Team manager, Executive Sous Chef Jason McBride, from the Wyndham Cable Beach Resort, and coach Executive Chef Devin Johnson, from the Sheraton Nassau Beach Resort, commended the team members on their professionalism and performance.
"We're extremely proud of the performance of our young chefs and bartender. They exhibited great team work, professionalism, and high standards in representing our nation and the quality of our culinary offering. The future is bright for these young stars," said Bahamas Hotel Association president Stuart Bowe.
Trinidad & Tobago received top honors as Caribbean Culinary Team of the Year. The highest individual honors were bestowed upon Mitchell Husbands, Barbados, for Caribbean Chef of the Year, sponsored by
Bahama Breeze Island Grille; Humphrey Lew Jen Tai, Curacao, for Caribbean Bartender of the Year; Kunal Chakrabarti, U.S. Virgin Islands, for Caribbean Pastry Chef of the Year, sponsored by Albert Uster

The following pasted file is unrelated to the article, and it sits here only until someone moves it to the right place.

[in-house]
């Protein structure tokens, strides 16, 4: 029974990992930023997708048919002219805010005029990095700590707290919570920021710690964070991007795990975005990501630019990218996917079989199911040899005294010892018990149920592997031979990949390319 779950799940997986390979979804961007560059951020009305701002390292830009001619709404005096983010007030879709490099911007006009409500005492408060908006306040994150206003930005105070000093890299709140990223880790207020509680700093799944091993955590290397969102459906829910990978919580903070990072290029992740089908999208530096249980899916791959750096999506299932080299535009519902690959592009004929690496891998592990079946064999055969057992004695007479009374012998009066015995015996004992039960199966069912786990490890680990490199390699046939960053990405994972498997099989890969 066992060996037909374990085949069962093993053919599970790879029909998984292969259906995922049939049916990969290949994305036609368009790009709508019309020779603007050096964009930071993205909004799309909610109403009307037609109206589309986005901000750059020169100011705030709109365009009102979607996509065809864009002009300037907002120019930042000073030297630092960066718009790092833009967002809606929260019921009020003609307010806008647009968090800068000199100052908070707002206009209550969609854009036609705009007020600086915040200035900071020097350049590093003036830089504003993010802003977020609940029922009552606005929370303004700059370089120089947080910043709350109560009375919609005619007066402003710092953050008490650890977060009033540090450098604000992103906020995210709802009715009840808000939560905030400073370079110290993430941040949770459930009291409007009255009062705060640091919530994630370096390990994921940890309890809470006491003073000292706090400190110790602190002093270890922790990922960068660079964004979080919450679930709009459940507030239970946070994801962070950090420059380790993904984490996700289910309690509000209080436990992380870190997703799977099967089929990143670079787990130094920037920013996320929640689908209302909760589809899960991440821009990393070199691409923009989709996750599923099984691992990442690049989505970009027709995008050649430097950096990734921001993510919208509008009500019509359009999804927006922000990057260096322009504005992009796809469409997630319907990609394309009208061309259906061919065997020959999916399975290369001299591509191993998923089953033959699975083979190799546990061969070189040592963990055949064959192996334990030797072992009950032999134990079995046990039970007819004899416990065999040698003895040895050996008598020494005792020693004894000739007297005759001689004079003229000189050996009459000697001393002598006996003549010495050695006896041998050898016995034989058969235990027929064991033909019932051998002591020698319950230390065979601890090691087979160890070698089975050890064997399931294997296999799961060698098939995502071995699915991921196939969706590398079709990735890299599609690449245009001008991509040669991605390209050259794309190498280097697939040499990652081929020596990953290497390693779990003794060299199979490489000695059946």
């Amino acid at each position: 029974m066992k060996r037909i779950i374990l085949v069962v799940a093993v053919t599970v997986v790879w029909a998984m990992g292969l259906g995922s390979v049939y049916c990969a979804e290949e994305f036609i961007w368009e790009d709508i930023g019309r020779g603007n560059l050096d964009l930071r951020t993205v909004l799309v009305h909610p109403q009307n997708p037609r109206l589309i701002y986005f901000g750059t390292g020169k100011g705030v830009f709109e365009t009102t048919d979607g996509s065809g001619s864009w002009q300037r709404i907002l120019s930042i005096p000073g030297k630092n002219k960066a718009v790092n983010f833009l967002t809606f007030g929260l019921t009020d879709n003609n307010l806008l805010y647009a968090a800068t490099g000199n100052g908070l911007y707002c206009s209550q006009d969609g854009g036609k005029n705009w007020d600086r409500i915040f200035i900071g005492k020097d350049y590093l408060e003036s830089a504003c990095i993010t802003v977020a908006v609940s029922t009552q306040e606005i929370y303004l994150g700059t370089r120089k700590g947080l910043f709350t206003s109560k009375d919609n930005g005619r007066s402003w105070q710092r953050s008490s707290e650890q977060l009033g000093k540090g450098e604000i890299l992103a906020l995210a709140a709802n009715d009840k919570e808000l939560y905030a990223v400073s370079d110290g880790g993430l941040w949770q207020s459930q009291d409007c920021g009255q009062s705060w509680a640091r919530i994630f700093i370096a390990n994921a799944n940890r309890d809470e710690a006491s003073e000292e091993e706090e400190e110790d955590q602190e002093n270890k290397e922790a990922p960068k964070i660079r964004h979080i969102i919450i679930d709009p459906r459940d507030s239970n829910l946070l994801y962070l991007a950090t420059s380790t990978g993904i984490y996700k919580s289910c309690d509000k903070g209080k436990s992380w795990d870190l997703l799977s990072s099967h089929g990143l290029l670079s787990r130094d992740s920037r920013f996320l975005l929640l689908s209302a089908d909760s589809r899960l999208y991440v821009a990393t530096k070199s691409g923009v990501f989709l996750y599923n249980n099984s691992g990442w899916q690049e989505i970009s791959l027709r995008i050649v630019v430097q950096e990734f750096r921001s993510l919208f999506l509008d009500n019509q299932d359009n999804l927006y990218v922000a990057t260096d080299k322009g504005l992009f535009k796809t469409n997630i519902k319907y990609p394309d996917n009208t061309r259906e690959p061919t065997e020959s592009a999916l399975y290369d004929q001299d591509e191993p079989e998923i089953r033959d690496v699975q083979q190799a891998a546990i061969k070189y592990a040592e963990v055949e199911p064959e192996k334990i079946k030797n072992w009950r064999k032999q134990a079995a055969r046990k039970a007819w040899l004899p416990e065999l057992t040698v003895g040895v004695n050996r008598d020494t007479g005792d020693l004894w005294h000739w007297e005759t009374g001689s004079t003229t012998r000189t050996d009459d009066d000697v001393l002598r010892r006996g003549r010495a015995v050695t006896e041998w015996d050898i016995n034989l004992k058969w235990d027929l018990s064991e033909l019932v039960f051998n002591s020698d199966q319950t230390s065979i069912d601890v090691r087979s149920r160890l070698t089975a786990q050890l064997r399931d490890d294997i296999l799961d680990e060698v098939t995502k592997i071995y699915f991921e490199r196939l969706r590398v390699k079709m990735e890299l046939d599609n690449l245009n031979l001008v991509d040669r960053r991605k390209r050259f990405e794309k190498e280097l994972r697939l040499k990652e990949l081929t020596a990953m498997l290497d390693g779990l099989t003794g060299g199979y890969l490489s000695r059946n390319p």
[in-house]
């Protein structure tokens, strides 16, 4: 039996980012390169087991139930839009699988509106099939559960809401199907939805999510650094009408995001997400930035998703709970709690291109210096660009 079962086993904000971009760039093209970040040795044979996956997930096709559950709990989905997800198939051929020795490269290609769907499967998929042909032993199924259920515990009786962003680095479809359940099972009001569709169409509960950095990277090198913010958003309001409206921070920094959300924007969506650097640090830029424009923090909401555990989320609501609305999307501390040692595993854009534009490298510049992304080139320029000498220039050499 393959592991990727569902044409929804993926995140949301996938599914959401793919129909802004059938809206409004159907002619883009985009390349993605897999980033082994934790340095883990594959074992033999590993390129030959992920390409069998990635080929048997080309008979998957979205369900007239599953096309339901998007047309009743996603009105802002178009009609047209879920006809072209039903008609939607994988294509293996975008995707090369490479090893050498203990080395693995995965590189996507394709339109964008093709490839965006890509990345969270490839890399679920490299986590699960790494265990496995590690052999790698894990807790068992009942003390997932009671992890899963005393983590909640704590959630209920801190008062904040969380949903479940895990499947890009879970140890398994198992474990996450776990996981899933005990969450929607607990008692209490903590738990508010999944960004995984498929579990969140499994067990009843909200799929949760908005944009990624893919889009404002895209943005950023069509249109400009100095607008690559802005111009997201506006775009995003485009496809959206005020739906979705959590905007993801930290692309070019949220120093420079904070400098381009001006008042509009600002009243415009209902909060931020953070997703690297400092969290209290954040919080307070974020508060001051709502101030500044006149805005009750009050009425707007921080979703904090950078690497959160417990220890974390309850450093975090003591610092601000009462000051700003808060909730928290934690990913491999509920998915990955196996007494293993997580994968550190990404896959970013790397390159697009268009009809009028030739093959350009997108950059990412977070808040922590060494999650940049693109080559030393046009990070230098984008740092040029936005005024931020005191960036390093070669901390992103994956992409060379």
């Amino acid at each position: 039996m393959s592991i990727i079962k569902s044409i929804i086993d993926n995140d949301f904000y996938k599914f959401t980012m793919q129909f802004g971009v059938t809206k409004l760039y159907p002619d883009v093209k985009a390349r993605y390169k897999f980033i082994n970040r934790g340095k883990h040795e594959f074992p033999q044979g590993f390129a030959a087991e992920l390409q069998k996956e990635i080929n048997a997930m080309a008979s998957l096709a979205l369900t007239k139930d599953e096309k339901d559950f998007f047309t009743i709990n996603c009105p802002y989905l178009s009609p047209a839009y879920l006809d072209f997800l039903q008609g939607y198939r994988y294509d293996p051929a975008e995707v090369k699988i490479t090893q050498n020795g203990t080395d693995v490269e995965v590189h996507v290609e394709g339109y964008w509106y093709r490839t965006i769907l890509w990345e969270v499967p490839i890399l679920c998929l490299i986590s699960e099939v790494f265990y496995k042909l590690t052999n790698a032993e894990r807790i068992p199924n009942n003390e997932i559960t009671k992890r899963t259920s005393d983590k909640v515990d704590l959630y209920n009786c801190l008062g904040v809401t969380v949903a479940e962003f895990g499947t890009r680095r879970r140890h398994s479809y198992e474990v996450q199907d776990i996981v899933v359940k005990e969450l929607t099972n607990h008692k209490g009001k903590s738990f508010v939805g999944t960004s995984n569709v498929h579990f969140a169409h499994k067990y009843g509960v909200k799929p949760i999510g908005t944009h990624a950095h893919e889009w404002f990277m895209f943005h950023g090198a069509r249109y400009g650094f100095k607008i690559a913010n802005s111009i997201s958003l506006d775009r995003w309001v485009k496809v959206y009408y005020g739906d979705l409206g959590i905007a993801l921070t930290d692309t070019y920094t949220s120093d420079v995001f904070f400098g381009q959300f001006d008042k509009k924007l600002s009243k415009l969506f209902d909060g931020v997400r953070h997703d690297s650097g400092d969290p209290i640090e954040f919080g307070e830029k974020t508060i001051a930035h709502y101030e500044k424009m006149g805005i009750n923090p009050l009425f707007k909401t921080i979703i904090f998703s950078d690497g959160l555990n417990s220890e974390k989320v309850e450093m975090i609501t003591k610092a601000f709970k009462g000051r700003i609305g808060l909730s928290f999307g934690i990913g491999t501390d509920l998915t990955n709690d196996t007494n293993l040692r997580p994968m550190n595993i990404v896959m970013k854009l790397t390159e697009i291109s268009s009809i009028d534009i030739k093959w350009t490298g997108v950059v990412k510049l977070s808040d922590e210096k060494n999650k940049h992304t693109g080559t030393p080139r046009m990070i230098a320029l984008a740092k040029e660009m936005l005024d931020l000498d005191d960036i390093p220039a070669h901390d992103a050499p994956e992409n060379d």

Imports, Inc.; and Mikhala Bagot, British Virgin Islands, for Caribbean Junior Chef of the Year.
The Taste of the Caribbean is an annual event organized by the Caribbean Hotel and Tourism Association (CHTA) to showcase the region's unique and diverse cuisine. Attending chefs also participated in a series of professional development workshops put on by master chefs, celebrity chefs and leading industry professionals.
Ten teams participated in Taste of the Caribbean -- Anguilla, The Bahamas, Barbados, British Virgin Islands, Curacao, Jamaica, Puerto Rico, St. Lucia, Trinidad and Tobago and the United States Virgin Islands.
This year, event organizers added a new public element called "Taste of The Islands," where several hundred people were given the opportunity to sample dozens of "road" foods and national dishes prepared by the teams.